No idling around on Clean Air Day

Liverpool marked Clean Air Day in June by educating motorists about the health consequences of leaving car engines running while stationary.

Council officers were out and about in hot spot areas in the city centre chatting to drivers about the importance of turning off their engines when they are waiting or in queuing traffic.

It was part of a new drive to reduce the air pollution being released into the atmosphere, which has seen a multi-agency task force set up in the city.

Air pollution causes serious health problems, contributing to heart disease and strokes, breathing problems and lung cancer. Drivers are encouraged to turn off their engines if they are going to be stationary for more than one minute.

Liverpool City Council’s Cabinet Member for Air Quality, Councillor James Noakes, said: “There is a clear link between pollution and ill health, so it is vital that we do all we can to ensure the wellbeing of future generations.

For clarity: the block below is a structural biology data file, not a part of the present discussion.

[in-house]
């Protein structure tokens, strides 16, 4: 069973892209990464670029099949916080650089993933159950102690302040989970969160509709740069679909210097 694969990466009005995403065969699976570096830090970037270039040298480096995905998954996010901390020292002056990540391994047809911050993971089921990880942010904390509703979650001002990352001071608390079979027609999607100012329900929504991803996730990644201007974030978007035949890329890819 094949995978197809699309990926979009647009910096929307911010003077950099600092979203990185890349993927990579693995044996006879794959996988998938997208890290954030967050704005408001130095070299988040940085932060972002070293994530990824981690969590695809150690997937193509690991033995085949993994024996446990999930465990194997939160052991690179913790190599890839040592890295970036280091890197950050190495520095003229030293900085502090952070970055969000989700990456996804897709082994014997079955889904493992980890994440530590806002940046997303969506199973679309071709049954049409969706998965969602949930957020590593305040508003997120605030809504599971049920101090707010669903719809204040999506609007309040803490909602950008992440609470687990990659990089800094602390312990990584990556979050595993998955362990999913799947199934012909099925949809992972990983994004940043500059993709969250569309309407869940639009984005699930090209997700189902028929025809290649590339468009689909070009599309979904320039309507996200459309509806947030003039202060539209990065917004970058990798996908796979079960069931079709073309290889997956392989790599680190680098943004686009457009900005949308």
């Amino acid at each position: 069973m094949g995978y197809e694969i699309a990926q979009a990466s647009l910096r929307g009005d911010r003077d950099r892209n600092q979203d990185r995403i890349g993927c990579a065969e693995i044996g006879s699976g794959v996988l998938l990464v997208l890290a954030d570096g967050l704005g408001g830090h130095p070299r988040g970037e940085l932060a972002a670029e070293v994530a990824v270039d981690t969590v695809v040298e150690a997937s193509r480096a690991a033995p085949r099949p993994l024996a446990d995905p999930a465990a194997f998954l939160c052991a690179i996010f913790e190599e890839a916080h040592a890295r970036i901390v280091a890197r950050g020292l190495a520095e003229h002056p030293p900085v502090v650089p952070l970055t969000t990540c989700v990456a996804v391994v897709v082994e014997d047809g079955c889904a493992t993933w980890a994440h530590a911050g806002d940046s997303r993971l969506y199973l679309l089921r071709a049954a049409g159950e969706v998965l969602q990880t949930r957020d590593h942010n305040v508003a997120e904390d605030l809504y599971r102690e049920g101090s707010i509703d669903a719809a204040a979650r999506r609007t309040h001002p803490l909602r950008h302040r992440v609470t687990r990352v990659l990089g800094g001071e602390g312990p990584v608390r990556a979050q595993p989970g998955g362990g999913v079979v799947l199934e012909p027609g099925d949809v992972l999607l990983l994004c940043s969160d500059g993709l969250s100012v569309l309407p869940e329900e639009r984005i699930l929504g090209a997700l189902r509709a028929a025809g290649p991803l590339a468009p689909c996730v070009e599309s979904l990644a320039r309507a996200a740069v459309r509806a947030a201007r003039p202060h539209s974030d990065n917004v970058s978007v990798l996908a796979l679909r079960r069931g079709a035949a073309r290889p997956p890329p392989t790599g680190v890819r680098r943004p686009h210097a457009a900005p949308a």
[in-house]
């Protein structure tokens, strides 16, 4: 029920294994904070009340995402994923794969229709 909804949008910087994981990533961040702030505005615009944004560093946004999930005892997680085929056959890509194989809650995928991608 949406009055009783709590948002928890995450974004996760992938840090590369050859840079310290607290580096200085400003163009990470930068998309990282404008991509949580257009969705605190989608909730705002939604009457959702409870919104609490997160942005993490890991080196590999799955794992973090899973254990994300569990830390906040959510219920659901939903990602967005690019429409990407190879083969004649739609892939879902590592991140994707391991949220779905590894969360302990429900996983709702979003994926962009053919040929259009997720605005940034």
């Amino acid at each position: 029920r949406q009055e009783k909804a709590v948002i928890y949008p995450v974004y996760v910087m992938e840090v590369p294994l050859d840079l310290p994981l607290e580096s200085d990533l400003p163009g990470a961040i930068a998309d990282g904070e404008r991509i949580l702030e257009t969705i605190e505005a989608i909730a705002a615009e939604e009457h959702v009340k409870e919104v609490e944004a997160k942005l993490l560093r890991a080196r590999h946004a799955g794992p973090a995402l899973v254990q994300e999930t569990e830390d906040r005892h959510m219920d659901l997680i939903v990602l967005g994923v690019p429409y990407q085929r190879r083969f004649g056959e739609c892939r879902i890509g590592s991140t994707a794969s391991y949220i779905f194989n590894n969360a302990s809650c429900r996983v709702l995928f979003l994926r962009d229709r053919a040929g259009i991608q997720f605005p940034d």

“Whether it is turning your engine off when you are waiting for someone or leaving the car at home and walking or taking the bus, every little bit helps.

“We realise that many motorists may not be aware they are committing an offence if they allow their engine to idle unnecessarily when stationary, for example when they are waiting outside of schools.

“We want people to understand that idling increases the amount of exhaust fumes in the air and which contain a number of harmful gases that are linked to asthma and other lung diseases.

“Pollution is everyone’s problem, so we all need to be part of the solution to clear the air.”

Also on Clean Air Day, Merseytravel and City Bike were be in Williamson Square promoting the use of alternatives to using cars such as bus, bike, train or walking.

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